Postembolization angiogram of descending right pro Postembolization angiogram of descending right profunda femoral artery branch demonstrating successful embolic occlusion of the medial muscular branch with a microcoil (arrow). The contrast material extravasation occurred prior to the embolic occlusion (same patient as in the previous image; courtesy of Dr Robert D'Agostino).
Digital subtraction left lower extremity angiogram Digital subtraction left lower extremity angiogram of a young man who presented with continuous hemorrhage from open wounds of his left calf. He had previously been treated with a fasciotomy after sustaining trauma to his left leg following a pedestrian-vs-automobile encounter. Extravasation (arrow) from the proximal left peroneal artery is present. The peroneal artery provides the only arterial runoff down the leg.
Unsubtracted left lower extremity angiogram (same Unsubtracted left lower extremity angiogram (same patient as in the previous image) demonstrating the extravasation from the left peroneal artery (arrow) and the extension into the calf
Final postembolization left lower extremity angiog Final postembolization left lower extremity angiogram following placement of a detachable microcoil (arrow) within the rent of the left peroneal artery, which preserved flow down the left leg. No further extravasation is identified (same patient as in the previous 2 images).

Catheter angiography is indicated in cases of known or suspected peripheral vascular injury when the location of the injury is not certain, when multiple injury sites may be present, when the diagnosis requires confirmation, or when transcatheter treatment may be the therapy of choice.

The mechanisms of injury differ for penetrating trauma and blunt trauma. In penetrating trauma, the vascular injury may be produced by the direct penetration of the object through the vessel, with resulting disruption, or by dissipation of kinetic energy within the tissues adjacent to the vessel. In the case of low-velocity objects such as knives, the object must traverse the vessel, and the object must penetrate it to cause injury.

In injuries caused by high-velocity weapons such as hunting rifles and assault weapons, the object does not need to penetrate the vessel to cause damage. With high-velocity objects, kinetic energy is expelled and dissipated within the surrounding tissues as the object decelerates. This causes shock waves and cavitation, which produce injury within the local soft tissues. High-power penetrating objects may produce injury to vessels within a 10 cm radius of the trajectory. These are termed proximity injuries. Any of these mechanisms may cause laceration, pseudoaneurysm formation, transection, arteriovenous fistula, or thrombosis of the vessel. [74]

In blunt trauma, shearing and direct compression forces are involved. A direct compression or crushing force may produce an injury such as a mural contusion. The shearing mechanism, which occurs with stretching or traction forces, produces complete transection or intimal or medial dissection, which may result in the formation of a pseudoaneurysm. In addition, severe extrinsic compression from such entities as an adjacent hematoma, a fracture fragment, a dislocation, or edema, may cause severe narrowing of the vessel, which in turn may result in thrombosis. Vasospasm may occur as an isolated injury or in association with the above-mentioned vascular insults.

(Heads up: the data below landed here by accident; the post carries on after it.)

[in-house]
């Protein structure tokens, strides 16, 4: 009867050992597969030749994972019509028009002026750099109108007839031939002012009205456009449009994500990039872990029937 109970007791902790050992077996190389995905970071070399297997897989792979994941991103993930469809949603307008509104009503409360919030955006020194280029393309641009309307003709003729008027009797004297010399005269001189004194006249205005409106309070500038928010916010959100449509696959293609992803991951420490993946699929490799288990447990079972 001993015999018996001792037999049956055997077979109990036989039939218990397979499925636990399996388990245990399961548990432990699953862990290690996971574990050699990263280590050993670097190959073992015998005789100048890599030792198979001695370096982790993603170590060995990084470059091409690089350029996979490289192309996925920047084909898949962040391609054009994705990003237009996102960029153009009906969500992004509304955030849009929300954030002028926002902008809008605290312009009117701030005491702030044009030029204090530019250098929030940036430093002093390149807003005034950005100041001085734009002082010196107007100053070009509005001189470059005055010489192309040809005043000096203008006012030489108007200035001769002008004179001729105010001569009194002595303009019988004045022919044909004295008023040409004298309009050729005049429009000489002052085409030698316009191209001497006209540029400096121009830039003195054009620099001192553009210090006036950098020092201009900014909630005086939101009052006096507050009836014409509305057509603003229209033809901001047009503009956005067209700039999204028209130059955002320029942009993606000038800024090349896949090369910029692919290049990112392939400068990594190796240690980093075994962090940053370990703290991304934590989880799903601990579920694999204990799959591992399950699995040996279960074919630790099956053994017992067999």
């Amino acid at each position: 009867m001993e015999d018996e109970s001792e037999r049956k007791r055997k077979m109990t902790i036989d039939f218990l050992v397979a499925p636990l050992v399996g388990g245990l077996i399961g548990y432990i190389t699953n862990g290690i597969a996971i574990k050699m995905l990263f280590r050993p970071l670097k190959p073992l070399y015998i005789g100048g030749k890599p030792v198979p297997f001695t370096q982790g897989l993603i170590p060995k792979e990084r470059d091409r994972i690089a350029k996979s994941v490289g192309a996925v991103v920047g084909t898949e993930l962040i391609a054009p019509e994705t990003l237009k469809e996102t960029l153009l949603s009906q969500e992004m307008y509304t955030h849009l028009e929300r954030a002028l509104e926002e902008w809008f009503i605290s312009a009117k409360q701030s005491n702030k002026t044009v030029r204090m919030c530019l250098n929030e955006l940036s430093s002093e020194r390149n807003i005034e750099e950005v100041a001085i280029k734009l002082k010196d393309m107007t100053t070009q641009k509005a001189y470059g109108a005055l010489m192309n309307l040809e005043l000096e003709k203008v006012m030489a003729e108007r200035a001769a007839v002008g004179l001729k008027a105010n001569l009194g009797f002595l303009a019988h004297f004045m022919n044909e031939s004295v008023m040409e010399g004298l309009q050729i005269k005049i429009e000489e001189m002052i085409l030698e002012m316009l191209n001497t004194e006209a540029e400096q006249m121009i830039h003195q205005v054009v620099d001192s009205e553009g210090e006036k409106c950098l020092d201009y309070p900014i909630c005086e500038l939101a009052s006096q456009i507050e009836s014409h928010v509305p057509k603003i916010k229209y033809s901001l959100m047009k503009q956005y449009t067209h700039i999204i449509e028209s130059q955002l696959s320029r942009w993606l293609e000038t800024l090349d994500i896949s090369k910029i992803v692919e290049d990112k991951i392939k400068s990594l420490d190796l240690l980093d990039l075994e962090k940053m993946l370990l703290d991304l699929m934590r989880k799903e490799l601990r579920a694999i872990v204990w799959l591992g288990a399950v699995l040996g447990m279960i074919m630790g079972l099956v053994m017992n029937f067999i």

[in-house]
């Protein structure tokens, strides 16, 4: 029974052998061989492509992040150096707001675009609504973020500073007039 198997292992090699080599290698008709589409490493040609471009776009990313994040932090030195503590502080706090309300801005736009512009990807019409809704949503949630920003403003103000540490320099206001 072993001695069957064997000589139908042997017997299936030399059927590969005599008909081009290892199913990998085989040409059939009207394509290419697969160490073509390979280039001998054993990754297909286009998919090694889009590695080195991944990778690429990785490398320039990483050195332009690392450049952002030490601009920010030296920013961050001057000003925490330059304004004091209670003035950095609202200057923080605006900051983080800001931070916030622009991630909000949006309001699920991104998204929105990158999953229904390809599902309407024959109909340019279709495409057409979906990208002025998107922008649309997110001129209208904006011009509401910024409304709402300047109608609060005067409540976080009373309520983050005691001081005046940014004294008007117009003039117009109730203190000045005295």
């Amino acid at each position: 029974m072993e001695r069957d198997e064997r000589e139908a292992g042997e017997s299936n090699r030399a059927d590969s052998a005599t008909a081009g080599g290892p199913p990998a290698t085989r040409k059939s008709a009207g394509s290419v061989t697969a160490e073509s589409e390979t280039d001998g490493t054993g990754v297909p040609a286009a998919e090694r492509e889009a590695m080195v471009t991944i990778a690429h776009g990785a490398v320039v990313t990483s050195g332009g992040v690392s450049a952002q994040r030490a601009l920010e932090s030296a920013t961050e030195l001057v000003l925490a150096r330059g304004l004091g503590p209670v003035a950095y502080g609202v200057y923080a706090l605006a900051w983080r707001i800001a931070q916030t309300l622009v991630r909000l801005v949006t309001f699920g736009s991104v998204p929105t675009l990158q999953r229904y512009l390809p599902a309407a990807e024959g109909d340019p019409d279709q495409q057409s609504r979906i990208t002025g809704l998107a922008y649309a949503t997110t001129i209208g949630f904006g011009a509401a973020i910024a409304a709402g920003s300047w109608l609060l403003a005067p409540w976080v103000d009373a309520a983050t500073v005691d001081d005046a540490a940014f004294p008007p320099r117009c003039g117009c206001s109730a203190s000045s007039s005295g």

Many peripheral vascular injuries may be treated by transcatheter embolization or with the placement of a stent or a stent-graft placement. [75, 76]

Imaging studies

Major indications for catheter angiography include the following:

  • Active arterial bleeding or expanding hematoma
  • Peripheral pulse deficit
  • Bruit over the site of injury
  • Isolated neurologic deficit
  • Hypotension or other sign of ongoing hemorrhage

Minor indications for catheter angiography include the following:

  • Proximity of a wound or trajectory to a major blood vessel
  • Nonexpanding hematoma
  • Posterior dislocation of the knee joint and anterior dislocation of the elbow joint

Catheter angiography technique is as follows:

  • As in the evaluation of atherosclerotic disease, the principles of interrogation of inflow and outflow should be followed
  • A minimum of 2 angiographic views centered on the region of injury usually is required
  • Outflow should be examined to exclude a distal embolization from a proximal injury site
  • In gunshot injuries, angiography or fluoroscopy of the entire extremity should be undertaken to exclude embolization of metallic gunshot, shrapnel, or fragments

Treatment

For transcatheter embolization, the artery to be embolized must be nonessential or expendable. This is an alternative to surgical ligation. It provides optimal treatment when surgical access is limited or difficult and requires ligation of additional collateral arteries.

Embolization may be performed for pseudoaneurysm and arteriovenous fistula. Embolization should be performed proximally and distally to the lesion to prevent backfilling through collateral vessels. Consideration should be given to embolizing the neck of a pseudoaneurysm or arteriovenous fistula to preserve the parent vessel. A success rate of 85-100% is reported.

For stents and stent-grafts, experience with stents in cases of trauma is limited. Stents have the potential to preserve injured arteries.

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Vascular Trauma of the Neck

Most vascular injuries of the head and neck arise from penetrating trauma. Significant penetrating injuries usually require surgical exploration; however, patients with less accessible zone 1 and zone 3 penetrating neck injuries may benefit from angiographic screening and possible treatment, such as transcatheter embolization if the injury involves a branch of the external carotid artery (see the images below). [77, 78, 79, 80, 81, 82]